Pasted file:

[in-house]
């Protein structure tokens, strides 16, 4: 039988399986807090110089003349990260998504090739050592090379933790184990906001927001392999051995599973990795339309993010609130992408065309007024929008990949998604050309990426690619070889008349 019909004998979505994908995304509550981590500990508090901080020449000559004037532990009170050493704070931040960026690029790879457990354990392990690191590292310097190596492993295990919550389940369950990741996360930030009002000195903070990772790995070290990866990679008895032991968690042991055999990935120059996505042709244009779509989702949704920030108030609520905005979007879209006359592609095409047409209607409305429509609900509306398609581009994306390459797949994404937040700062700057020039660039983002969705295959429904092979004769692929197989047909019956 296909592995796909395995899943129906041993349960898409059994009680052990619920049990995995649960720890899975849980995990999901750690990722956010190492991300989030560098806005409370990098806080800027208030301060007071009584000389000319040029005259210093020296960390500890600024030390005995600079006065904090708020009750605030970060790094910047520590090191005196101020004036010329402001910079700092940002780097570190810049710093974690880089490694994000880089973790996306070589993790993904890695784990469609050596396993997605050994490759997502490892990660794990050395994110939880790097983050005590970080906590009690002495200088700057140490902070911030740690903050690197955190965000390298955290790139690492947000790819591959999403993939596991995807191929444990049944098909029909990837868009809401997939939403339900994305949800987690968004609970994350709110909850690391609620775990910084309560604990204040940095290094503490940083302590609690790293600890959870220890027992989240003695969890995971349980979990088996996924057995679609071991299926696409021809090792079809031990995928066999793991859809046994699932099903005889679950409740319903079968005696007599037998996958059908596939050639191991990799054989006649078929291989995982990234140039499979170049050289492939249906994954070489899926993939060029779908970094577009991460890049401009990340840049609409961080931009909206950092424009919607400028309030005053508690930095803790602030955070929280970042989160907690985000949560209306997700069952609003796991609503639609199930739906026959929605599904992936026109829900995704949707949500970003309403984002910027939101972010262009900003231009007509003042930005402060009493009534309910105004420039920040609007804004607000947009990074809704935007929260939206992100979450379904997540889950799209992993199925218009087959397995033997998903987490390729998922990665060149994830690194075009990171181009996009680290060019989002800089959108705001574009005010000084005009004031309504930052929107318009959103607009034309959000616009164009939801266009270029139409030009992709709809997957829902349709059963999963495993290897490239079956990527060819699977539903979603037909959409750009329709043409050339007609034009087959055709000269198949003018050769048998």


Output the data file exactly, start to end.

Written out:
[in-house]
């Protein structure tokens, strides 16, 4: 039988399986807090110089003349990260998504090739050592090379933790184990906001927001392999051995599973990795339309993010609130992408065309007024929008990949998604050309990426690619070889008349 019909004998979505994908995304509550981590500990508090901080020449000559004037532990009170050493704070931040960026690029790879457990354990392990690191590292310097190596492993295990919550389940369950990741996360930030009002000195903070990772790995070290990866990679008895032991968690042991055999990935120059996505042709244009779509989702949704920030108030609520905005979007879209006359592609095409047409209607409305429509609900509306398609581009994306390459797949994404937040700062700057020039660039983002969705295959429904092979004769692929197989047909019956 296909592995796909395995899943129906041993349960898409059994009680052990619920049990995995649960720890899975849980995990999901750690990722956010190492991300989030560098806005409370990098806080800027208030301060007071009584000389000319040029005259210093020296960390500890600024030390005995600079006065904090708020009750605030970060790094910047520590090191005196101020004036010329402001910079700092940002780097570190810049710093974690880089490694994000880089973790996306070589993790993904890695784990469609050596396993997605050994490759997502490892990660794990050395994110939880790097983050005590970080906590009690002495200088700057140490902070911030740690903050690197955190965000390298955290790139690492947000790819591959999403993939596991995807191929444990049944098909029909990837868009809401997939939403339900994305949800987690968004609970994350709110909850690391609620775990910084309560604990204040940095290094503490940083302590609690790293600890959870220890027992989240003695969890995971349980979990088996996924057995679609071991299926696409021809090792079809031990995928066999793991859809046994699932099903005889679950409740319903079968005696007599037998996958059908596939050639191991990799054989006649078929291989995982990234140039499979170049050289492939249906994954070489899926993939060029779908970094577009991460890049401009990340840049609409961080931009909206950092424009919607400028309030005053508690930095803790602030955070929280970042989160907690985000949560209306997700069952609003796991609503639609199930739906026959929605599904992936026109829900995704949707949500970003309403984002910027939101972010262009900003231009007509003042930005402060009493009534309910105004420039920040609007804004607000947009990074809704935007929260939206992100979450379904997540889950799209992993199925218009087959397995033997998903987490390729998922990665060149994830690194075009990171181009996009680290060019989002800089959108705001574009005010000084005009004031309504930052929107318009959103607009034309959000616009164009939801266009270029139409030009992709709809997957829902349709059963999963495993290897490239079956990527060819699977539903979603037909959409750009329709043409050339007609034009087959055709000269198949003018050769048998």